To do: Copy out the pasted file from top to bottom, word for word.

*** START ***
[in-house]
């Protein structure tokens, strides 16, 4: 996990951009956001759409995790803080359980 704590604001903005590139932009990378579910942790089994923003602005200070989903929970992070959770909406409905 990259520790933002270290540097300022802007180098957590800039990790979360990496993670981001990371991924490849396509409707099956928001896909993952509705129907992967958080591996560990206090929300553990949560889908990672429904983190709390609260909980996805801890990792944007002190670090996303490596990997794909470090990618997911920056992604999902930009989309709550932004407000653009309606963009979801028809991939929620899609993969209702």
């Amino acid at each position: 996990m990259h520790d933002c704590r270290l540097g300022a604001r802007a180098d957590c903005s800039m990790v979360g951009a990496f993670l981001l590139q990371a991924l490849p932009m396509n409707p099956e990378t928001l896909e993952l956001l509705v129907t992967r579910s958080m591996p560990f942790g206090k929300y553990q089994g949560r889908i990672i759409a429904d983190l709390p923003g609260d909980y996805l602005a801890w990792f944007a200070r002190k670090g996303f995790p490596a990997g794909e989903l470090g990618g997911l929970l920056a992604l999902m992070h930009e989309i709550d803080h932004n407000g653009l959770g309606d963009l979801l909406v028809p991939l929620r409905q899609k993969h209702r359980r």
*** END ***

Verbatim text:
[in-house]
């Protein structure tokens, strides 16, 4: 996990951009956001759409995790803080359980 704590604001903005590139932009990378579910942790089994923003602005200070989903929970992070959770909406409905 990259520790933002270290540097300022802007180098957590800039990790979360990496993670981001990371991924490849396509409707099956928001896909993952509705129907992967958080591996560990206090929300553990949560889908990672429904983190709390609260909980996805801890990792944007002190670090996303490596990997794909470090990618997911920056992604999902930009989309709550932004407000653009309606963009979801028809991939929620899609993969209702």
């Amino acid at each position: 996990m990259h520790d933002c704590r270290l540097g300022a604001r802007a180098d957590c903005s800039m990790v979360g951009a990496f993670l981001l590139q990371a991924l490849p932009m396509n409707p099956e990378t928001l896909e993952l956001l509705v129907t992967r579910s958080m591996p560990f942790g206090k929300y553990q089994g949560r889908i990672i759409a429904d983190l709390p923003g609260d909980y996805l602005a801890w990792f944007a200070r002190k670090g996303f995790p490596a990997g794909e989903l470090g990618g997911l929970l920056a992604l999902m992070h930009e989309i709550d803080h932004n407000g653009l959770g309606d963009l979801l909406v028809p991939l929620r409905q899609k993969h209702r359980r």